By JIM PARKER
The Post and Courier
The indelibly etched image of a first-time homebuyer shows an ecstatic couple, maybe holding a child, oohing and aahing over their purchase.
At least that is how it's marketed, demonstrating how families can share in the “American dream of homeownership.”
Randrea Graham, for one, says those aren't just stories. She's been there, and witnessed that.
“I see so many people; they have been told they can't buy a house, (that) we will not lend to you for 2 or 3 years,” says Graham, home purchase lending manager with nonprofit financial advocate Family Services Inc. in North Charleston.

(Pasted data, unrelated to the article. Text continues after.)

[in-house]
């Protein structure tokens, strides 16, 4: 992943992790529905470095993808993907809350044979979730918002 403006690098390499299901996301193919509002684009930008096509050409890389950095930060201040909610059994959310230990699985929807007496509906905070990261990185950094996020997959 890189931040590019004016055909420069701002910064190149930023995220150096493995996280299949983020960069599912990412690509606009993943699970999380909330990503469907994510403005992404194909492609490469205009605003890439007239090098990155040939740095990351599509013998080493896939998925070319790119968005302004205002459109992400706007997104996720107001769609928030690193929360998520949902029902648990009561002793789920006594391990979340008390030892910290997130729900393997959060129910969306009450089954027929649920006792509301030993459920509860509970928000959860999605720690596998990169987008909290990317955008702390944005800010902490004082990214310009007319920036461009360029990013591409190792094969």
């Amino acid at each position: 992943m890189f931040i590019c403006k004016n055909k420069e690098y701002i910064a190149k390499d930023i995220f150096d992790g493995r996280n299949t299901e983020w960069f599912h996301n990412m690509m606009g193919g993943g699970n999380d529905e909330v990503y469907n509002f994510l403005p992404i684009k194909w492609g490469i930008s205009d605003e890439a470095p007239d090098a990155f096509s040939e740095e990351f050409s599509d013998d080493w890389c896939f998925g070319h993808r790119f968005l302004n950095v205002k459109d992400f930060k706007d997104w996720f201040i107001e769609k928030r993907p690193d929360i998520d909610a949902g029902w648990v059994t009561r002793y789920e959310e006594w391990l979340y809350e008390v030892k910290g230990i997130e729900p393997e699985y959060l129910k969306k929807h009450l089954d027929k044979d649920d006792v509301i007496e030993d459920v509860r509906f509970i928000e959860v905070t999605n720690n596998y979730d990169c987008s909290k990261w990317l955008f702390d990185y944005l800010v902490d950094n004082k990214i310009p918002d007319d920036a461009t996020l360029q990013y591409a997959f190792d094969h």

“We work with the primary lender, help with credit,” she says. Within eight to 10 months, the first-time buyers own a home. “They get tears in their eyes,” says Graham, noting she's been invited to more than one housewarming cookout.
She says buyers exclaim, “We did it. It's the best thing ever.”
For all the glum news of foreclosures and short sales, happy-ending deals involving first-time purchasers have gone on at a level pace even during the housing downturn from 2008 to 2012.
David Kent, owner of The Real Buyer's Agent, estimates that 20 percent of his business is representing first-time homebuyers. At that rate, more than 250 of the 1,277 metro Charleston home sales in May would have involved first-time purchasers.